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Straight Forward and Real

The six-week summer acting program at the Maggie Flanigan Studio introduces the actor to the Meisner technique. In this interview, Carl Ackers talks to Katie about coming to the studio for the summer intensive while he was enrolled in the acting program at Howard University.

Summer Acting Program Interview: Carl Ackers ll

student in the studio talking about the summer acting program interview in New York

Meisner Summer Acting Programs – Carl Ackers ll – Maggie Flanigan Studio

Q: Call what did you think it meant to train as an actor before you started the six week Summer intensive at Maggie Flanigan Studio?

I guess since I’m currently in the acting program at our university, I had a better idea of what it meant of all the hard work and effort that it intended to put into being an actor. I’ve always thought that as much as I’m working, I could ever give more of this, always do more. I chastise myself sometimes when I’m not doing as much, but I always knew how rigorous it was and how it’s not nearly as simple as some people may think.


"I love Charlie as a teacher. He is someone, especially if you're not used to acting, that you have to kind of get used to. If he thinks you are not doing a good job, he will tell you. He is real and straight forward."

Carl Ackers llSummer Acting Program

Q: What happened over the six weeks in the summer intensive that changed your perspective on acting?

I would say, studying more Meisner. I studied Meisner before a bit in college, but I guess it was less of like, “Oh, this is specifically Meisner,” and more of like, “This is what my professor would teach me.” They made mention that it was Meisner before, but we never really harped on, “Oh, let’s go. Meisner is history now.” That kind of work we might have gone a little assignment to look into that stuff ourselves but nothing too significant. With any acting technique or any way to do acting, just doing it once is never enough to understand it fully. Even though I’ve done some of the exercises that we do in class with Charlie, it’s always nice to do it more so I can get better at it and find out if that style works for me.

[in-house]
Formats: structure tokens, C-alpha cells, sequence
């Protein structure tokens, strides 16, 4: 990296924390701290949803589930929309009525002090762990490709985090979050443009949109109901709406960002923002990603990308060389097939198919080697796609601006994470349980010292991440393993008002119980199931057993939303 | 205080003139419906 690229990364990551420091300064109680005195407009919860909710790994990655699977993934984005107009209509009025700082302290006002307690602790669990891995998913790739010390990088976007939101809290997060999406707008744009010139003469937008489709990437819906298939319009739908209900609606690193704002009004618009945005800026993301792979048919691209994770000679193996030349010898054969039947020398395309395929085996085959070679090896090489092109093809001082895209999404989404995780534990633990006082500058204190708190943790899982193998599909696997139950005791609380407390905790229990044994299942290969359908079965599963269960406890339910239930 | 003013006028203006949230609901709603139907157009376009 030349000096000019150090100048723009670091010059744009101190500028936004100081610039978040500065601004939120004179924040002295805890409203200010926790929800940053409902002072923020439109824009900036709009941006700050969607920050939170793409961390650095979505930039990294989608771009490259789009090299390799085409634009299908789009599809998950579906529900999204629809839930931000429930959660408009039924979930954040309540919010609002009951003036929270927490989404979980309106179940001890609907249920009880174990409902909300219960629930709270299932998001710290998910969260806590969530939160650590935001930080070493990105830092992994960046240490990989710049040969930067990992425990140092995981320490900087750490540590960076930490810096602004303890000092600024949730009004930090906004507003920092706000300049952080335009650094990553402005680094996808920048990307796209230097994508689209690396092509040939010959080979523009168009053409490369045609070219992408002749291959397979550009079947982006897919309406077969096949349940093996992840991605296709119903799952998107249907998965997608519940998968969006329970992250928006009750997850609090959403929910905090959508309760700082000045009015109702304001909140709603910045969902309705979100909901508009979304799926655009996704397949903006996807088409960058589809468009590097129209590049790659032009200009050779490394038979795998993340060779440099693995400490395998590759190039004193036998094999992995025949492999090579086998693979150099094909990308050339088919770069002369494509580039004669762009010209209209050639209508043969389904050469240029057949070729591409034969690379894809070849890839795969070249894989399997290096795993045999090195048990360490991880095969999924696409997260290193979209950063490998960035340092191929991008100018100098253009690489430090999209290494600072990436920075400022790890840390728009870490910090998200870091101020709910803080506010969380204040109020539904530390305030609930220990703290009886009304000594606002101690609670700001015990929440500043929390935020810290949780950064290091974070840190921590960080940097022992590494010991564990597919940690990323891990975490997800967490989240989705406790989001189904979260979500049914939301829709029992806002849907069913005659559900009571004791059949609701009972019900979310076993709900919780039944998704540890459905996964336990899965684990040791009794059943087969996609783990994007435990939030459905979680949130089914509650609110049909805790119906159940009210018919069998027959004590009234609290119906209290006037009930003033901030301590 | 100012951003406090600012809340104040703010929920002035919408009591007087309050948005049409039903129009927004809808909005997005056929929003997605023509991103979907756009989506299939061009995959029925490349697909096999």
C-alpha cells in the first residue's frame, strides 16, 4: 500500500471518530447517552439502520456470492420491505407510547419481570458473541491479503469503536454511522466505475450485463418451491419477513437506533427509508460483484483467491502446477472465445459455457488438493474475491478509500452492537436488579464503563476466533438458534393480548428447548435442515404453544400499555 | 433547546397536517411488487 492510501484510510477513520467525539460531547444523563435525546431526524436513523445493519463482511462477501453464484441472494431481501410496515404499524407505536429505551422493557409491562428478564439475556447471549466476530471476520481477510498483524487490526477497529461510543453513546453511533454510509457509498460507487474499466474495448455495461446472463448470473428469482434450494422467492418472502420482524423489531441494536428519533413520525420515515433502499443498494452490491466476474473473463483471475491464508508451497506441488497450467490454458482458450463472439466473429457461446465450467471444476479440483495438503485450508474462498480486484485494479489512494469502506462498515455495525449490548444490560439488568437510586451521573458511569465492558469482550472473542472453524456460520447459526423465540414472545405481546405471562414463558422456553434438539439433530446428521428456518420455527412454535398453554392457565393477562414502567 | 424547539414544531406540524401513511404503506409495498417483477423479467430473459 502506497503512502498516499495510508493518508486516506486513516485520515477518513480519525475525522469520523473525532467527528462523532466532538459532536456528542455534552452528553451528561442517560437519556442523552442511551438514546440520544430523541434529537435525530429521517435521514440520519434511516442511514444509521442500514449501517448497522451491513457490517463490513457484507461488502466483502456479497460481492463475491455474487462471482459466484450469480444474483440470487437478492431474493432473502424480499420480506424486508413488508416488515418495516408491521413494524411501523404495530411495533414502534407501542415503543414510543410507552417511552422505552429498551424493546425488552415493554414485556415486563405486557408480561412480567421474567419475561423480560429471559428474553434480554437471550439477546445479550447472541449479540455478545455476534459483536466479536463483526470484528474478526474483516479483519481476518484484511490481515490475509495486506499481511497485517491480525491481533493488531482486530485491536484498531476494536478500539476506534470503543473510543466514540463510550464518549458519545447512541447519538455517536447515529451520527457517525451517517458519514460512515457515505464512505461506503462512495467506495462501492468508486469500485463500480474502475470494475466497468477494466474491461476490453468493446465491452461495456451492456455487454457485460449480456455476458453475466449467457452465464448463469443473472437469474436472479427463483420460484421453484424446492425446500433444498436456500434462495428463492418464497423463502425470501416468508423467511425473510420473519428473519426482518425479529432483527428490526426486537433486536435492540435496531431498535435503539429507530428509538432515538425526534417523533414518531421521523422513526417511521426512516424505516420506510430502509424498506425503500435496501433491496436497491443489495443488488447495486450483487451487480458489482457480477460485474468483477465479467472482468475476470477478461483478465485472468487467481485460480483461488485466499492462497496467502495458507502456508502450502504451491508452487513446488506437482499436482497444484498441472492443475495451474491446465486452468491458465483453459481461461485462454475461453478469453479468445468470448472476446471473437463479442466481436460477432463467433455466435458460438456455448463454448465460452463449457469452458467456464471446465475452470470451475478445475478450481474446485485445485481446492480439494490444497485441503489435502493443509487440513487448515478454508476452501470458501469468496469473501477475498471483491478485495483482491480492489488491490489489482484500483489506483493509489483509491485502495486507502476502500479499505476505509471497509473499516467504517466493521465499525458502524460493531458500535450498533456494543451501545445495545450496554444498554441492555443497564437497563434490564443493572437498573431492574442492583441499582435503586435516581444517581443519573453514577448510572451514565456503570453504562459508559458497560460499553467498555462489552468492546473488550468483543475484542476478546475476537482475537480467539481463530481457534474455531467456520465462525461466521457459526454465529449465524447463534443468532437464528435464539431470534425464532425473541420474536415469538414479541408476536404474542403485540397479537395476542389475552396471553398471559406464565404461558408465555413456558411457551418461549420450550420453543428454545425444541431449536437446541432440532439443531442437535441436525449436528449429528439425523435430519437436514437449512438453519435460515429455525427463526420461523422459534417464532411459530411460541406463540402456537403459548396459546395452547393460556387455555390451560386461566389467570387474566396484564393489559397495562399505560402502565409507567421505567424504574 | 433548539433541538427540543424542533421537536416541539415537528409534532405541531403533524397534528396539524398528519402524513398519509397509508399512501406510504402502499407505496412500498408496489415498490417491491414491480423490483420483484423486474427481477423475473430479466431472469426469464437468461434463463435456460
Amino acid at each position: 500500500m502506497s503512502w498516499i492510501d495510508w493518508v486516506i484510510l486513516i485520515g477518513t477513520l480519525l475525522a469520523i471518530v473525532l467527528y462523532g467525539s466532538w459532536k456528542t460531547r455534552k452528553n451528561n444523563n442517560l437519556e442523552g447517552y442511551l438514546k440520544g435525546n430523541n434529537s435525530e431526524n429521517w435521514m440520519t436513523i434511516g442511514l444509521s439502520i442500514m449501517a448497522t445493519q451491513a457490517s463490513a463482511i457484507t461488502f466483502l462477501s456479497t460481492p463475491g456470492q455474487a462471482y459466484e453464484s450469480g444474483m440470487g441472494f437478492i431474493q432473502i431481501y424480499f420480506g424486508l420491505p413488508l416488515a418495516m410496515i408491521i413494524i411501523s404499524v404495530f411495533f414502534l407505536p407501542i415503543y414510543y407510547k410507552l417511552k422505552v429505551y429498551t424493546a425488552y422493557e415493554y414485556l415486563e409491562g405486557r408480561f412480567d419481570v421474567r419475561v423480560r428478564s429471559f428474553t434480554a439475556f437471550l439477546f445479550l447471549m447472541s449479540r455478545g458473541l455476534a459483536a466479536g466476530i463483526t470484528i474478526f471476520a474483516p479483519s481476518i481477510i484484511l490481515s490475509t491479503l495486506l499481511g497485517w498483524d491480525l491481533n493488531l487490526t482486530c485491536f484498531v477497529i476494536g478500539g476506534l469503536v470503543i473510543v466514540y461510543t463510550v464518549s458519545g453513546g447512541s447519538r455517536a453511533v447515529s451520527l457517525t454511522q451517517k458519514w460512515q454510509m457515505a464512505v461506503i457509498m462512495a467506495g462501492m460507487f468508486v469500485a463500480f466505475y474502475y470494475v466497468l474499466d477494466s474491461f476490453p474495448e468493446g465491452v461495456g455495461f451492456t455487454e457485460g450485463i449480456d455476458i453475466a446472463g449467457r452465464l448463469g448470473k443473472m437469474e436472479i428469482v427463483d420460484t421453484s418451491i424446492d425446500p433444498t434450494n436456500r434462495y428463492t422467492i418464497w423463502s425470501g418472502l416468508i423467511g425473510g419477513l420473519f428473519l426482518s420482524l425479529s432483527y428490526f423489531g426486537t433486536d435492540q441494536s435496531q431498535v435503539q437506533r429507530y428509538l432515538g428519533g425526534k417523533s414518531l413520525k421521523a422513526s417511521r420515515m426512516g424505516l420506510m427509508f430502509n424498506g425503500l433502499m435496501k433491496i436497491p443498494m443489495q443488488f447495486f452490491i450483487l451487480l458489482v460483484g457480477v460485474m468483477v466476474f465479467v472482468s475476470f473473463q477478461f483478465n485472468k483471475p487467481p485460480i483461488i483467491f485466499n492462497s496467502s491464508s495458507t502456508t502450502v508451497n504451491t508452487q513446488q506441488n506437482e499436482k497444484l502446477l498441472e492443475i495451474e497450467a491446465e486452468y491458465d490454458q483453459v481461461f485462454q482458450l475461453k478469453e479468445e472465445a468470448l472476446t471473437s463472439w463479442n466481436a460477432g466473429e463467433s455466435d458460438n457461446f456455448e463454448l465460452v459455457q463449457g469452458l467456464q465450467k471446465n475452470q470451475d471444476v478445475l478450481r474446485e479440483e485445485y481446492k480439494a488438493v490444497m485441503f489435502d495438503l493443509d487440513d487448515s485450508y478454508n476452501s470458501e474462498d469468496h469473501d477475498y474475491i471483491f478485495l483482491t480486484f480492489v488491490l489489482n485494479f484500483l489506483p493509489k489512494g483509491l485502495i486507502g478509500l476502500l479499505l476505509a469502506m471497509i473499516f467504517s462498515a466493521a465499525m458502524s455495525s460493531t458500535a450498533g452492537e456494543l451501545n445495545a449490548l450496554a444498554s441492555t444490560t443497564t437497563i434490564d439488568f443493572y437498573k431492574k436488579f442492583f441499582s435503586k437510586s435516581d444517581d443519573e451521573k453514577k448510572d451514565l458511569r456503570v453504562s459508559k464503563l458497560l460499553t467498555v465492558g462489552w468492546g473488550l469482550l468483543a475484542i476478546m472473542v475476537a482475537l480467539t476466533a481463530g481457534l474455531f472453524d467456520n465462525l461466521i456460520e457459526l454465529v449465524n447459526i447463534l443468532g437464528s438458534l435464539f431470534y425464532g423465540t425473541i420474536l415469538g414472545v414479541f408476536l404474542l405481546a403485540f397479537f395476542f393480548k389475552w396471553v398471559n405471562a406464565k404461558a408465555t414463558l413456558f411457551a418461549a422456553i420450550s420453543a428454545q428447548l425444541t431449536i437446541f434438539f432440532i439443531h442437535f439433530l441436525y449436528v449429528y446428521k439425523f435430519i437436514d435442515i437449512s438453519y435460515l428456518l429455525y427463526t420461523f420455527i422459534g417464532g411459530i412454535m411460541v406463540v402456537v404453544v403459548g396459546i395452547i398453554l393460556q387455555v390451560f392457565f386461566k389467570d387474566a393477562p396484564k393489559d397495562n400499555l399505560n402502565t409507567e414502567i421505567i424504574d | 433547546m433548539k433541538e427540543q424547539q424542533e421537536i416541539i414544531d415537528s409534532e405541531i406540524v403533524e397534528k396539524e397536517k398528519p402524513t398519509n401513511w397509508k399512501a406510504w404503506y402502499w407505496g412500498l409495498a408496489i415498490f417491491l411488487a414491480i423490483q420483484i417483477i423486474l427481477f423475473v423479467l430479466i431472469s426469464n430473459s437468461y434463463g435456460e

Q: What part of the Meisner technique resonates with you the most?

The fact that you need to live. You need to react to what is being said to you, what’s being done to you. It’s not about what I think should be happening, what the words dictate should be happening. It’s about being as casual as possible while also knowing that you’re “acting” because acting and living can almost be synonymous. They can practically be when compared to each other. It’s finding that balance of knowing where the line between acting and living intermingle and where they begin and end.

Carl Ackers ll at Maggie Flanigan Studio talks with Katie about the summer acting program interview in New York City

Summer Acting Program Interview – Carl Ackers ll – Maggie Flanigan Studio

Q: What did you learn about yourself over these past six weeks that was a surprise or that changed you?

One of the exercises that Charlie has to do is to ask ourselves how we feel about certain things, about anything, how we think about the person next to us walking down the street, the person we’re having a conversation with, what we see on the news. That one struck me a bit in terms of you see things like how desensitized we’ve become to a lot of things, not necessarily in a negative aspect, just because that’s how we have to survive to live because of all the negativity that there is in the world. For an actor, we need to know both ends of the spectrum.

We need to know how we feel about specific events, specific details so that we know if we want to talk about it, how we want to talk about it, how it affects us. For me personally, I use the mentality of how will I feel about this particular thing, about a past event that happened to me with a falling out with a person that I was really close with, and where I settled with that emotionally, where I sat with it that instead of brushing it off, I guess.

Q: Why did you decide to come to Maggie Flanigan Studio this summer instead of one of the other studios in New York?